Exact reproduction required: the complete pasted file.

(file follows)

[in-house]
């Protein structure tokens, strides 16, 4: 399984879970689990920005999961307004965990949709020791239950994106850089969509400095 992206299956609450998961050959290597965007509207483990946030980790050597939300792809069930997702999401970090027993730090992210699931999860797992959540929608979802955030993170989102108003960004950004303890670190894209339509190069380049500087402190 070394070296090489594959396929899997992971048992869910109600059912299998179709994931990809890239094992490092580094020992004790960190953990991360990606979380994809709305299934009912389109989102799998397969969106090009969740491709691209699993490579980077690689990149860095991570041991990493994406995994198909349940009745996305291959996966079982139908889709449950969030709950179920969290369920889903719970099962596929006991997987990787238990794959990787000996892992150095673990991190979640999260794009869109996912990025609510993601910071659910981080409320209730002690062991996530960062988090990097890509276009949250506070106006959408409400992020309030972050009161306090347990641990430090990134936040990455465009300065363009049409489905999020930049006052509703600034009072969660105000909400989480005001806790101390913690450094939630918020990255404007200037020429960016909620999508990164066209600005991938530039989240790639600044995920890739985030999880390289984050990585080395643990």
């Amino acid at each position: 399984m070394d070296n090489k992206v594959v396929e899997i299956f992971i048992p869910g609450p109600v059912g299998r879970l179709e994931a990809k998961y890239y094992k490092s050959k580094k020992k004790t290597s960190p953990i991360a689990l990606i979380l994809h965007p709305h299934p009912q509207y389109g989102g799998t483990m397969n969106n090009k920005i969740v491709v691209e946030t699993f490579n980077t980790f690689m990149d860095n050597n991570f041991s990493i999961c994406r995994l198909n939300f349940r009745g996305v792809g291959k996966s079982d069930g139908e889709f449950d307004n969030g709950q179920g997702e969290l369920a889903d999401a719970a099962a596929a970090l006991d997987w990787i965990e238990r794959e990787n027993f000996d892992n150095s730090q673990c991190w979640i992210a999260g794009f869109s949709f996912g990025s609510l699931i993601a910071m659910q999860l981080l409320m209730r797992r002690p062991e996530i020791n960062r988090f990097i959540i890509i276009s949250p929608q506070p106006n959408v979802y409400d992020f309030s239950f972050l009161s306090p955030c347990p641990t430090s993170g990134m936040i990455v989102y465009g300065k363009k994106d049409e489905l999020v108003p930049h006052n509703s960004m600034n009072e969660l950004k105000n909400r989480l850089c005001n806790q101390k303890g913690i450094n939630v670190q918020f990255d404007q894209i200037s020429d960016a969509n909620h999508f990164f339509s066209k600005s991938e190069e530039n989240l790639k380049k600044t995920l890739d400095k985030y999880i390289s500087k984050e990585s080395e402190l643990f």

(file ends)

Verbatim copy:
[in-house]
């Protein structure tokens, strides 16, 4: 399984879970689990920005999961307004965990949709020791239950994106850089969509400095 992206299956609450998961050959290597965007509207483990946030980790050597939300792809069930997702999401970090027993730090992210699931999860797992959540929608979802955030993170989102108003960004950004303890670190894209339509190069380049500087402190 070394070296090489594959396929899997992971048992869910109600059912299998179709994931990809890239094992490092580094020992004790960190953990991360990606979380994809709305299934009912389109989102799998397969969106090009969740491709691209699993490579980077690689990149860095991570041991990493994406995994198909349940009745996305291959996966079982139908889709449950969030709950179920969290369920889903719970099962596929006991997987990787238990794959990787000996892992150095673990991190979640999260794009869109996912990025609510993601910071659910981080409320209730002690062991996530960062988090990097890509276009949250506070106006959408409400992020309030972050009161306090347990641990430090990134936040990455465009300065363009049409489905999020930049006052509703600034009072969660105000909400989480005001806790101390913690450094939630918020990255404007200037020429960016909620999508990164066209600005991938530039989240790639600044995920890739985030999880390289984050990585080395643990």
């Amino acid at each position: 399984m070394d070296n090489k992206v594959v396929e899997i299956f992971i048992p869910g609450p109600v059912g299998r879970l179709e994931a990809k998961y890239y094992k490092s050959k580094k020992k004790t290597s960190p953990i991360a689990l990606i979380l994809h965007p709305h299934p009912q509207y389109g989102g799998t483990m397969n969106n090009k920005i969740v491709v691209e946030t699993f490579n980077t980790f690689m990149d860095n050597n991570f041991s990493i999961c994406r995994l198909n939300f349940r009745g996305v792809g291959k996966s079982d069930g139908e889709f449950d307004n969030g709950q179920g997702e969290l369920a889903d999401a719970a099962a596929a970090l006991d997987w990787i965990e238990r794959e990787n027993f000996d892992n150095s730090q673990c991190w979640i992210a999260g794009f869109s949709f996912g990025s609510l699931i993601a910071m659910q999860l981080l409320m209730r797992r002690p062991e996530i020791n960062r988090f990097i959540i890509i276009s949250p929608q506070p106006n959408v979802y409400d992020f309030s239950f972050l009161s306090p955030c347990p641990t430090s993170g990134m936040i990455v989102y465009g300065k363009k994106d049409e489905l999020v108003p930049h006052n509703s960004m600034n009072e969660l950004k105000n909400r989480l850089c005001n806790q101390k303890g913690i450094n939630v670190q918020f990255d404007q894209i200037s020429d960016a969509n909620h999508f990164f339509s066209k600005s991938e190069e530039n989240l790639k380049k600044t995920l890739d400095k985030y999880i390289s500087k984050e990585s080395e402190l643990f």